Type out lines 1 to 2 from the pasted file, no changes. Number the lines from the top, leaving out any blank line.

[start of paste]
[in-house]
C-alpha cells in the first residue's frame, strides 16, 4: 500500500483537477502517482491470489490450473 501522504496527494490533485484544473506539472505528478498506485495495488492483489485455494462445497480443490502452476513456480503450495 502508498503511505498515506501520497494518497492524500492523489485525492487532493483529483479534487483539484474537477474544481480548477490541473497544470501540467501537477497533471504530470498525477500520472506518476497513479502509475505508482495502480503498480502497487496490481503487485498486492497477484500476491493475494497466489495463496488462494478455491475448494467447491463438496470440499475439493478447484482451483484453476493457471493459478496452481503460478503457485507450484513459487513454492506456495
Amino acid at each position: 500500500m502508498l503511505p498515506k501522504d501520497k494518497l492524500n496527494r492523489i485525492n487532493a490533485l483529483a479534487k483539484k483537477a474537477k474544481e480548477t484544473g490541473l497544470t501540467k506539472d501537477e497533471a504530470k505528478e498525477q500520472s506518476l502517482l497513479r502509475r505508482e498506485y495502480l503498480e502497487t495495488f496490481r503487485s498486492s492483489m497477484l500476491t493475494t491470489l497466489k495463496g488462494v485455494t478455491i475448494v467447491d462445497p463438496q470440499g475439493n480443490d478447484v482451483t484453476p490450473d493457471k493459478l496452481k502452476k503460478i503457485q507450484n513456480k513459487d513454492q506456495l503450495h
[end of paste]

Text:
[in-house]
C-alpha cells in the first residue's frame, strides 16, 4: 500500500483537477502517482491470489490450473 501522504496527494490533485484544473506539472505528478498506485495495488492483489485455494462445497480443490502452476513456480503450495 502508498503511505498515506501520497494518497492524500492523489485525492487532493483529483479534487483539484474537477474544481480548477490541473497544470501540467501537477497533471504530470498525477500520472506518476497513479502509475505508482495502480503498480502497487496490481503487485498486492497477484500476491493475494497466489495463496488462494478455491475448494467447491463438496470440499475439493478447484482451483484453476493457471493459478496452481503460478503457485507450484513459487513454492506456495